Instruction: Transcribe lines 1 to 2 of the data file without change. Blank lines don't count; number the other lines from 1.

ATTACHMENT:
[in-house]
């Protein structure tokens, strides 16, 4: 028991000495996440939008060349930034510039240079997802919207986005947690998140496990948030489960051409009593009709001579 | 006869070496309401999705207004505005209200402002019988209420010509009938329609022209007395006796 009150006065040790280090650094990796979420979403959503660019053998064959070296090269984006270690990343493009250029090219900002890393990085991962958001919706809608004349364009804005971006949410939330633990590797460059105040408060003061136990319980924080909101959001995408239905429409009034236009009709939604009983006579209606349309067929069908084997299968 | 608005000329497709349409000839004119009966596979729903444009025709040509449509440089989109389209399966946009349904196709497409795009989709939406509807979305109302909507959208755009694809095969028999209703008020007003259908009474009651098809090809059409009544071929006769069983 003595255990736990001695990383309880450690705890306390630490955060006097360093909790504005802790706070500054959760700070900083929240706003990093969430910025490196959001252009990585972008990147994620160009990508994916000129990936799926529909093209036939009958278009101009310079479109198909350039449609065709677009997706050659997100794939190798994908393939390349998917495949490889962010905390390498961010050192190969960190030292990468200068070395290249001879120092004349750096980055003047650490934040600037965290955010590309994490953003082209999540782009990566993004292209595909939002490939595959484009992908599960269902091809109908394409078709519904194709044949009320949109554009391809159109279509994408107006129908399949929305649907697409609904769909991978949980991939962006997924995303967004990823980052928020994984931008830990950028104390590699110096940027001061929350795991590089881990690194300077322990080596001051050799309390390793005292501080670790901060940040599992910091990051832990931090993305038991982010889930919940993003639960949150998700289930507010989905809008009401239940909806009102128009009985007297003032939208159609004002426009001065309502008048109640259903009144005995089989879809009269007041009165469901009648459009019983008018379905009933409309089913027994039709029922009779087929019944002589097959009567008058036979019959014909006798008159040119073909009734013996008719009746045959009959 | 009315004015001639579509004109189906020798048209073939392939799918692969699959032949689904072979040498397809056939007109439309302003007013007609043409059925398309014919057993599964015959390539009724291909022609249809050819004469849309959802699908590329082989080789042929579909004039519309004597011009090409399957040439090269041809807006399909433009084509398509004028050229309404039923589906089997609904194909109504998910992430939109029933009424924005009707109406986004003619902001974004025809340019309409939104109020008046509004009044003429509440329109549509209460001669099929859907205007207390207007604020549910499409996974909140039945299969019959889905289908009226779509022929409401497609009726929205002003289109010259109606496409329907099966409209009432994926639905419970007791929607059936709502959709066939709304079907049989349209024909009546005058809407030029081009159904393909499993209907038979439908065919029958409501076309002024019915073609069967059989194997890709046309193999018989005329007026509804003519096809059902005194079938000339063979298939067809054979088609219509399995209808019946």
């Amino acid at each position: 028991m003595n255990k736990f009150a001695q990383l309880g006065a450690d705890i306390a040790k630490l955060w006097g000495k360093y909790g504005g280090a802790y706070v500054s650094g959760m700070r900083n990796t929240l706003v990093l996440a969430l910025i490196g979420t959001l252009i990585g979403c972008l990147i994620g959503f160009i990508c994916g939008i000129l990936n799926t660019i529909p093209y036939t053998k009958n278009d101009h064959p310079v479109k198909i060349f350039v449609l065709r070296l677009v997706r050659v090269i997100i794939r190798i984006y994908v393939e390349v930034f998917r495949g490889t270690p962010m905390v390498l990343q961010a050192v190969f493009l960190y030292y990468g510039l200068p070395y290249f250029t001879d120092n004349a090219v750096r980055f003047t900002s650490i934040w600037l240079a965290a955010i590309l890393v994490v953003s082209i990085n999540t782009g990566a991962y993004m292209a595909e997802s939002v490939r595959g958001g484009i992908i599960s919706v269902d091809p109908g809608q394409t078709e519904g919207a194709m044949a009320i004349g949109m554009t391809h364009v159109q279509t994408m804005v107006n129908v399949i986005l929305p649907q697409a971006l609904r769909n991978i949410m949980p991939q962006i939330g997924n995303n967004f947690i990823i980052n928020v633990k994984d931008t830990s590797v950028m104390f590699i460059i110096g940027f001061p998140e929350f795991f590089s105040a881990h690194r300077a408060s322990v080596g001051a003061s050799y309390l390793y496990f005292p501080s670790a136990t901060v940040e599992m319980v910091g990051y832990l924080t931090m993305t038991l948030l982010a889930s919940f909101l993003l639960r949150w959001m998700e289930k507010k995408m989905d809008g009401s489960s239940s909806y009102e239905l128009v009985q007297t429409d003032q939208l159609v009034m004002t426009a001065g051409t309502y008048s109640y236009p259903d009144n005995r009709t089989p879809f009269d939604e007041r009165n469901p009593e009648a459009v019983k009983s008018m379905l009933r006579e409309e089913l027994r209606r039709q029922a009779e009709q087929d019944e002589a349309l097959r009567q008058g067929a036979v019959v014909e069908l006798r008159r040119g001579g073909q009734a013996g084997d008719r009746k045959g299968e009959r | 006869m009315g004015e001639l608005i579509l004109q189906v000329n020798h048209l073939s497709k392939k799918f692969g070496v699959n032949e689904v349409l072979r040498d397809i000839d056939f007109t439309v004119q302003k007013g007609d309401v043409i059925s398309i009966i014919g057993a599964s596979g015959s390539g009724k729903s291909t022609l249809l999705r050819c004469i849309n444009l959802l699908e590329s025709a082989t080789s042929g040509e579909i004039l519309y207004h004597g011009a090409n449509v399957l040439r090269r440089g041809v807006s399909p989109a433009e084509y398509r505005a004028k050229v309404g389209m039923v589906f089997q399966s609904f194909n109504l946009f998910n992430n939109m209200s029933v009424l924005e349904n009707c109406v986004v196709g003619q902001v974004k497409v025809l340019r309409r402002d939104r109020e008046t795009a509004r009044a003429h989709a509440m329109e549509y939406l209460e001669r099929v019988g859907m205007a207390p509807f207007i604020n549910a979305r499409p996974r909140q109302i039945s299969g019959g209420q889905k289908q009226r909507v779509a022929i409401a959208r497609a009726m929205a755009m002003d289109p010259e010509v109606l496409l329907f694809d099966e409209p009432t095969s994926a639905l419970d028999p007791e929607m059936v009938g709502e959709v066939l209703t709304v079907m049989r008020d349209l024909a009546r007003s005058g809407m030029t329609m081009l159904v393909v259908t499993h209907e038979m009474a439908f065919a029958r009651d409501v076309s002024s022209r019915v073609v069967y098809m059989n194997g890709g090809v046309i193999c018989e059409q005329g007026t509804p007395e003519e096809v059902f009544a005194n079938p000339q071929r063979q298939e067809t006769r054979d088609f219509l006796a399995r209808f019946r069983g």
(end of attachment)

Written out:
[in-house]
């Protein structure tokens, strides 16, 4: 028991000495996440939008060349930034510039240079997802919207986005947690998140496990948030489960051409009593009709001579 | 006869070496309401999705207004505005209200402002019988209420010509009938329609022209007395006796 009150006065040790280090650094990796979420979403959503660019053998064959070296090269984006270690990343493009250029090219900002890393990085991962958001919706809608004349364009804005971006949410939330633990590797460059105040408060003061136990319980924080909101959001995408239905429409009034236009009709939604009983006579209606349309067929069908084997299968 | 608005000329497709349409000839004119009966596979729903444009025709040509449509440089989109389209399966946009349904196709497409795009989709939406509807979305109302909507959208755009694809095969028999209703008020007003259908009474009651098809090809059409009544071929006769069983 003595255990736990001695990383309880450690705890306390630490955060006097360093909790504005802790706070500054959760700070900083929240706003990093969430910025490196959001252009990585972008990147994620160009990508994916000129990936799926529909093209036939009958278009101009310079479109198909350039449609065709677009997706050659997100794939190798994908393939390349998917495949490889962010905390390498961010050192190969960190030292990468200068070395290249001879120092004349750096980055003047650490934040600037965290955010590309994490953003082209999540782009990566993004292209595909939002490939595959484009992908599960269902091809109908394409078709519904194709044949009320949109554009391809159109279509994408107006129908399949929305649907697409609904769909991978949980991939962006997924995303967004990823980052928020994984931008830990950028104390590699110096940027001061929350795991590089881990690194300077322990080596001051050799309390390793005292501080670790901060940040599992910091990051832990931090993305038991982010889930919940993003639960949150998700289930507010989905809008009401239940909806009102128009009985007297003032939208159609004002426009001065309502008048109640259903009144005995089989879809009269007041009165469901009648459009019983008018379905009933409309089913027994039709029922009779087929019944002589097959009567008058036979019959014909006798008159040119073909009734013996008719009746045959009959 | 009315004015001639579509004109189906020798048209073939392939799918692969699959032949689904072979040498397809056939007109439309302003007013007609043409059925398309014919057993599964015959390539009724291909022609249809050819004469849309959802699908590329082989080789042929579909004039519309004597011009090409399957040439090269041809807006399909433009084509398509004028050229309404039923589906089997609904194909109504998910992430939109029933009424924005009707109406986004003619902001974004025809340019309409939104109020008046509004009044003429509440329109549509209460001669099929859907205007207390207007604020549910499409996974909140039945299969019959889905289908009226779509022929409401497609009726929205002003289109010259109606496409329907099966409209009432994926639905419970007791929607059936709502959709066939709304079907049989349209024909009546005058809407030029081009159904393909499993209907038979439908065919029958409501076309002024019915073609069967059989194997890709046309193999018989005329007026509804003519096809059902005194079938000339063979298939067809054979088609219509399995209808019946």